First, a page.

Some people may see rebate checks coming their way as a result of health care reform.  Here’s why:  The Affordable Care Act (ACA) contains a provision called the “Medical Loss Ratio” requirement that requires health insurers (i.e. health insurance companies) in what is called the individual and small-group markets to spend at least 80% of premium dollars they receive on actual medical care (and quality improvements).  For large group market plans, the percentage is 85%.  As a result, 20% of premiums in the individual and small group markets can go to the insurers’ overhead.

 

But what happens under the law if the insurers fail to comply with the required Medical Loss Ratios and only spend, say, 70% of premium dollars on actual health care and 30% goes to overhead (salaries, marketing, etc.)?  The insurers have to pay rebates to policyholders.

 

Based on a recent analysis conducted by the Henry J. Kaiser Family Foundation, rebates should be on their way.  Kaiser estimates that in the individual market, 31% of consumers will receive rebates, with 28% of employers in the small group market receiving rebates.  Admittedly, these rebates on an individual basis will not be large, but in the aggregate the estimated totals are impressive - $426 million in the individual market and $377 million in the small group market.

 

Will this make insurers more efficient in their operations?  Do tax policies and penalties change behavior?  Often the answer is yes.

22. April 2012 · Comments Off · Categories: Living · Tags: ,

I’ve just read a fascinating article, “Jogging Your Brain,” in today’s NYTimes magazine, which I would have titled “Making Neurons Nimble.”  I won’t steal the article’s thunder by stating the story’s conclusions – “exercise jump-starts neurogenesis.”

Neurogenesis is the creation of new brain cells (simply, if inelegantly, put).  Research suggests that exercise prompts an increase in “brain derived neurotropic factor (B.D.N.F.), a substance that strengthens cells and axons, and fortifies the connections among neurons and sparks neurogenesis.”  There is more to it than just that, of course, but the benefits of exercise on the millions of chemical reactions that take place within the body continue to astound me.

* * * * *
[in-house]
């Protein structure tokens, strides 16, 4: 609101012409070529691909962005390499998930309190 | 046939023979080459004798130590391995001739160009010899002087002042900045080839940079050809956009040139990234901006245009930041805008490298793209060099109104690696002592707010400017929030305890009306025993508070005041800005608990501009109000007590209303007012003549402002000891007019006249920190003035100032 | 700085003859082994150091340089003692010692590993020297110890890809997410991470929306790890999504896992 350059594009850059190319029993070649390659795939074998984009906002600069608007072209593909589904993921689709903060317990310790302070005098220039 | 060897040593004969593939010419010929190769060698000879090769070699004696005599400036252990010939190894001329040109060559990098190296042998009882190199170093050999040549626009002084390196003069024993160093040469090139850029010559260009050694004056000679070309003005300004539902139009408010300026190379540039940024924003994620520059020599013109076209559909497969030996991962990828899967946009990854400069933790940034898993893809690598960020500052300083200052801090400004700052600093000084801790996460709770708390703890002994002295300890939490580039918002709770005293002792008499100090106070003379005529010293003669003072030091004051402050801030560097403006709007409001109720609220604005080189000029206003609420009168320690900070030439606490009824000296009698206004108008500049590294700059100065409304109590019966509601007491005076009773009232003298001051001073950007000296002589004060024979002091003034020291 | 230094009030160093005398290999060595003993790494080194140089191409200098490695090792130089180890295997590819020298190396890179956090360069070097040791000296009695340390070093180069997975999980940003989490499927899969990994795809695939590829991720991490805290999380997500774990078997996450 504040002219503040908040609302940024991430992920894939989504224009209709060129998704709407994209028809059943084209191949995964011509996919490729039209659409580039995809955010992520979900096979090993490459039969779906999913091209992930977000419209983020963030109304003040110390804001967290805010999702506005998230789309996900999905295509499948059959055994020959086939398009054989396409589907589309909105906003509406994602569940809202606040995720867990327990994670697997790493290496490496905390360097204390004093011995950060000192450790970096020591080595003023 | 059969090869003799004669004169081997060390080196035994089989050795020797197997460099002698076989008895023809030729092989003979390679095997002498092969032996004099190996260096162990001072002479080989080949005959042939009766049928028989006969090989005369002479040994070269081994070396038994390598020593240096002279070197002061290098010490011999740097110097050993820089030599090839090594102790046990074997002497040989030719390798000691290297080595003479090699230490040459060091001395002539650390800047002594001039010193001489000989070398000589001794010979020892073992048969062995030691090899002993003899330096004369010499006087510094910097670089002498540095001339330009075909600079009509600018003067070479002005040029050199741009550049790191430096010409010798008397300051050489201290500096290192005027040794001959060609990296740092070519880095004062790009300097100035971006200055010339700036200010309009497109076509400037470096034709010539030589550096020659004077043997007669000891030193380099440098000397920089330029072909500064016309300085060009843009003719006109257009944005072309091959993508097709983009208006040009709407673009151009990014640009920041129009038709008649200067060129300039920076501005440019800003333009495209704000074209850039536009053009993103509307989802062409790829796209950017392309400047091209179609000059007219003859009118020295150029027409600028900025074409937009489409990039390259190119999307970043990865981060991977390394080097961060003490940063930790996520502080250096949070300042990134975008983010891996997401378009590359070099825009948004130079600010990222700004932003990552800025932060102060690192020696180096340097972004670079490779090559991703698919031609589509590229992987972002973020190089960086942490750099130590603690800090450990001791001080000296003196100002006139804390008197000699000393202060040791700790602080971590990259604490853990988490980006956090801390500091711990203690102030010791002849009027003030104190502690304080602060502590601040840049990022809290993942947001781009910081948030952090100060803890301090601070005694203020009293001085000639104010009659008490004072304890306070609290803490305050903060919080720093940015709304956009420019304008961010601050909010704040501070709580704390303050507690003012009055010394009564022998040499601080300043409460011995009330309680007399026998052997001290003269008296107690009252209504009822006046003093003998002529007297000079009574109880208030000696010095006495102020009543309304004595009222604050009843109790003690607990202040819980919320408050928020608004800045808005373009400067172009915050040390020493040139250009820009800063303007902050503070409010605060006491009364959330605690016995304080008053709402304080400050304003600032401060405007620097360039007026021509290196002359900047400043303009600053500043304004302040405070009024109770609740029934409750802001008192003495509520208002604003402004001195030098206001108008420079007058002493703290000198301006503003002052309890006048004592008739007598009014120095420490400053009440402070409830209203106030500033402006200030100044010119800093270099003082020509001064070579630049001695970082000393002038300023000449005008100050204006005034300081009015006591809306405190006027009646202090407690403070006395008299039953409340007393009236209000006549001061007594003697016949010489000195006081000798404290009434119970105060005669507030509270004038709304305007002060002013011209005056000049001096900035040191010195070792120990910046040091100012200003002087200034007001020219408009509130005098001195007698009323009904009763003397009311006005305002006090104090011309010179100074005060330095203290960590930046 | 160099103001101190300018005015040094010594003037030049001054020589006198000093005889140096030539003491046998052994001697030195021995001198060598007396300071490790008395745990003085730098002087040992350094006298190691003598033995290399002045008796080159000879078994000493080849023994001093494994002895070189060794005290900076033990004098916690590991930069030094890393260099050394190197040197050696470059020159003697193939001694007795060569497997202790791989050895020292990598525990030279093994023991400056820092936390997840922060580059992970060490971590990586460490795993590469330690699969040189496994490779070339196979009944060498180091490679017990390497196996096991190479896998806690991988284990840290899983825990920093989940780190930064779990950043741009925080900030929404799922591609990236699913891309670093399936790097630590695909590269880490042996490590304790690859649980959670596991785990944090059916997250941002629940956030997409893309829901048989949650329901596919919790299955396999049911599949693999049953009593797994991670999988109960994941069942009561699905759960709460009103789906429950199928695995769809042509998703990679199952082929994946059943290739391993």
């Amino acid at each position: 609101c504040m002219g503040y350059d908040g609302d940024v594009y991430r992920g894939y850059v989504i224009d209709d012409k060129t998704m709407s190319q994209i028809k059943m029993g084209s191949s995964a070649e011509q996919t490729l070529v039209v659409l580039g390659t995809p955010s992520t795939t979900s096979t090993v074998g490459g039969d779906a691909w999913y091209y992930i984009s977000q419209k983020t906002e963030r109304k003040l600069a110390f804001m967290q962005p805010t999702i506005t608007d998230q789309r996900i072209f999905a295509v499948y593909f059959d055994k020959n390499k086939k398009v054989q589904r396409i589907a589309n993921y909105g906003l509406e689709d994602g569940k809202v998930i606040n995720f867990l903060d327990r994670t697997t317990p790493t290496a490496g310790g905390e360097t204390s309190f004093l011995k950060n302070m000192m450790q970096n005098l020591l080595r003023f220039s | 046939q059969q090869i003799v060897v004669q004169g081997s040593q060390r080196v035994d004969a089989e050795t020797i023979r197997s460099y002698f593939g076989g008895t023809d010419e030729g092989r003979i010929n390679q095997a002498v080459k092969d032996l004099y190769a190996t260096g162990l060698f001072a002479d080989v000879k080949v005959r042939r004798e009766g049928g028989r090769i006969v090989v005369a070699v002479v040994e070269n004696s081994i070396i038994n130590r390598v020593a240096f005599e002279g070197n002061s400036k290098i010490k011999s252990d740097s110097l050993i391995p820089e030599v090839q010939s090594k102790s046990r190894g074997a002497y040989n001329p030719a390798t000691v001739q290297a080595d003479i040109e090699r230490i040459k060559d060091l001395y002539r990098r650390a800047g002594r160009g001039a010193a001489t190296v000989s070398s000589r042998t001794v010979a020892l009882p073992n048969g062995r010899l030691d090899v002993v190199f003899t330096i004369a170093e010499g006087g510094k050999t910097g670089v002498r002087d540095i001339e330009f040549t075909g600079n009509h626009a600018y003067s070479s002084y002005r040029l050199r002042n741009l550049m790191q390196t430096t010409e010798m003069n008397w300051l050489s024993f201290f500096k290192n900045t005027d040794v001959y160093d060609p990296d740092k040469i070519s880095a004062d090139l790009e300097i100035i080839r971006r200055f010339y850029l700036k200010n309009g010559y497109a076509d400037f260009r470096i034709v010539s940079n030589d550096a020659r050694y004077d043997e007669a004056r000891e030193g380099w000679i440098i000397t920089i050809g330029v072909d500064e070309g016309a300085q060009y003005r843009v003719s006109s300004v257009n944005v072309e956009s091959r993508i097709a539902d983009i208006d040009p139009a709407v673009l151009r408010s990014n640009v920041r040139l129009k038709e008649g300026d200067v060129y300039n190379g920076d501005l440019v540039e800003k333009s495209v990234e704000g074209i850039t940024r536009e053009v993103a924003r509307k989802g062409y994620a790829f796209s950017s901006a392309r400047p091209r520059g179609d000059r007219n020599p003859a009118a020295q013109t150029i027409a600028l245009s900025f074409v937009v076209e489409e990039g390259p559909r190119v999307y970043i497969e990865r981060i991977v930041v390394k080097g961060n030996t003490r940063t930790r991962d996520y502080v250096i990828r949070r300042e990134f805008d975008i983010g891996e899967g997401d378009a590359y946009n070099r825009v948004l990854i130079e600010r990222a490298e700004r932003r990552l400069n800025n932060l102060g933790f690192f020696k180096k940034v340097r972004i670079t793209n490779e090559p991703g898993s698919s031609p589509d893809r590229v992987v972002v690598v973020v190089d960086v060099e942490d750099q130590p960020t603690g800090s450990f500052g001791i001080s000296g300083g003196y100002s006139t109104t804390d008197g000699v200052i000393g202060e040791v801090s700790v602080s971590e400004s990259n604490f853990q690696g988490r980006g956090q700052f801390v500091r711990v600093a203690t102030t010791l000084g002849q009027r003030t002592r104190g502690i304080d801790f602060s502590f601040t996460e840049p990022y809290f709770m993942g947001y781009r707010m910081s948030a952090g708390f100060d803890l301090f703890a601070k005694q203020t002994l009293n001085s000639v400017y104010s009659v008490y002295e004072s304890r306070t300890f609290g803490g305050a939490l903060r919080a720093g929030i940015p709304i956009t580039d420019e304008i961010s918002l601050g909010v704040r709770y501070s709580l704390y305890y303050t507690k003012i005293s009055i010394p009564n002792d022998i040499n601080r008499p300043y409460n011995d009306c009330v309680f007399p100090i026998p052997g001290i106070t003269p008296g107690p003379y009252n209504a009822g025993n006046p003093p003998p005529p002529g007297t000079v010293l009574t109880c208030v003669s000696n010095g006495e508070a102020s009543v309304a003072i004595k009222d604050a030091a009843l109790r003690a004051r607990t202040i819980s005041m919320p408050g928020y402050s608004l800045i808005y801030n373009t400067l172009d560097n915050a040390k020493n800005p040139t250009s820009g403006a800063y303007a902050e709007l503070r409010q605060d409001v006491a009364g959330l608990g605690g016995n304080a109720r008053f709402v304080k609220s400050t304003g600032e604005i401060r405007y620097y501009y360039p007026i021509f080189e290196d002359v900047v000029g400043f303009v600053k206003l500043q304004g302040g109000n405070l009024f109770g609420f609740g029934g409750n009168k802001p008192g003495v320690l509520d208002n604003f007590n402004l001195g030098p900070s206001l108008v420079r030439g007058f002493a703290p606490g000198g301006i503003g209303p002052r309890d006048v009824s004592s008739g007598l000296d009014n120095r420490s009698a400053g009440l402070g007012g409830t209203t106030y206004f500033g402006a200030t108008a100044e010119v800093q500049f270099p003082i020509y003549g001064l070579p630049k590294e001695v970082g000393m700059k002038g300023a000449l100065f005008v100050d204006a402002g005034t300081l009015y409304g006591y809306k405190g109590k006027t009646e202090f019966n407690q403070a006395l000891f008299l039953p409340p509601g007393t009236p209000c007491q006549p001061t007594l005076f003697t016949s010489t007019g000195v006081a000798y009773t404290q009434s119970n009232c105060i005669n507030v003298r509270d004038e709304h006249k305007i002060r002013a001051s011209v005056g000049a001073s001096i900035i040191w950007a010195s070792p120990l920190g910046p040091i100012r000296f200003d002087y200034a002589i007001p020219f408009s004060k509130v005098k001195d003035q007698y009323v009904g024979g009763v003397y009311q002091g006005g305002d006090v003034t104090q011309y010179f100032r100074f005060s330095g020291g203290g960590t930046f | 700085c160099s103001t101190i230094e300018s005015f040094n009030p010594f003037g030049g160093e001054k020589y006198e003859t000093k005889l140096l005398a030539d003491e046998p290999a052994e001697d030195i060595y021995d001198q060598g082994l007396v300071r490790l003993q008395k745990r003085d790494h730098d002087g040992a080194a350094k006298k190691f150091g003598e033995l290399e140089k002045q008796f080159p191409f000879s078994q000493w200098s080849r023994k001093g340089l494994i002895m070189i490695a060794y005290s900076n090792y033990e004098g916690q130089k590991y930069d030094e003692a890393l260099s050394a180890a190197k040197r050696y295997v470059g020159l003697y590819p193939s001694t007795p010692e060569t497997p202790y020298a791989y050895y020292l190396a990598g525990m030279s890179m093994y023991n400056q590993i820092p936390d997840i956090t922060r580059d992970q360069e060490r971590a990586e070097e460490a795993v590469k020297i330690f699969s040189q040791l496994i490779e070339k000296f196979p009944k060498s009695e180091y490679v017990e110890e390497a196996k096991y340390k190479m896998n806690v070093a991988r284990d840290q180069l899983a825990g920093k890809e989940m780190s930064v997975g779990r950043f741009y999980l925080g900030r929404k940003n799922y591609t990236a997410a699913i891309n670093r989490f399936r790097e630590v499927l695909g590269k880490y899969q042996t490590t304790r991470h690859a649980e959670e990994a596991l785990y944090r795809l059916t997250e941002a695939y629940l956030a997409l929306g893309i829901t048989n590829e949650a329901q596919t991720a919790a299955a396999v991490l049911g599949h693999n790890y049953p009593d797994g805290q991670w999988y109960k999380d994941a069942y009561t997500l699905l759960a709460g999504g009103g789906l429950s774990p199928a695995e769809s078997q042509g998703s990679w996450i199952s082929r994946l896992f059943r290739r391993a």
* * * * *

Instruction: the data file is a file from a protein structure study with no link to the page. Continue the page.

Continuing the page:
Hold on to your hats, because New Hampshire could enact one of the toughest “anti-self-referral” statutes in the US.  If HB 1725 passes and you are a New Hampshire physician (a) who may profit, indirectly or directly, from the sale of an FDA class II or class II medical device or (b) who may perform a procedure involving the device, you could be charged with (1) an unfair or deceptive act or practice in violation of NH Consumer Protection statute, and (2) a fine of $5000 for a first offense and loss of your license for a second offense.  Ouch!

In addition, HB 1725 as passed by the NH House in March specifically disallows any claims for payment for “any medical device provided” in violation of this proposed law.

So, what’s going on?  Is there a problem with physician owned distributors in New Hampshire?  I am not aware of any.   At the same time, there are certainly physicians who have been active in creating and inventing particular devices in association with academic medical centers or medical device manufacturing firms to make newer and improved devices.  Is this a “problem” that the State feels is necessary to correct at the moment?  Or does the NH House think the laws should be “clarified” prior to an “onslaught” of distributors.

We already have a law in place that requires a physician to disclose to patients the physician’s ownership interest in any health care facility that the physician may refer patients.  It seems to work well because it does not impede care.  It seems to me that this could be extended to devices, as well.  HB 1725, on the other hand, directly impedes care in those circumstances where a physician has a monetary interest in the device.  Certainly, it is a good idea for full disclosure of some sort of interest to be made, but HB 1725, as presently written, does not allow the physician to even consider the use of a device that the physician herself may have a monetary interest in, or may wish to employ to help a patient.

My sense is that a “bad story” came to certain legislators’ attention.  We will see on April 19 how the NH Senate addresses the bill.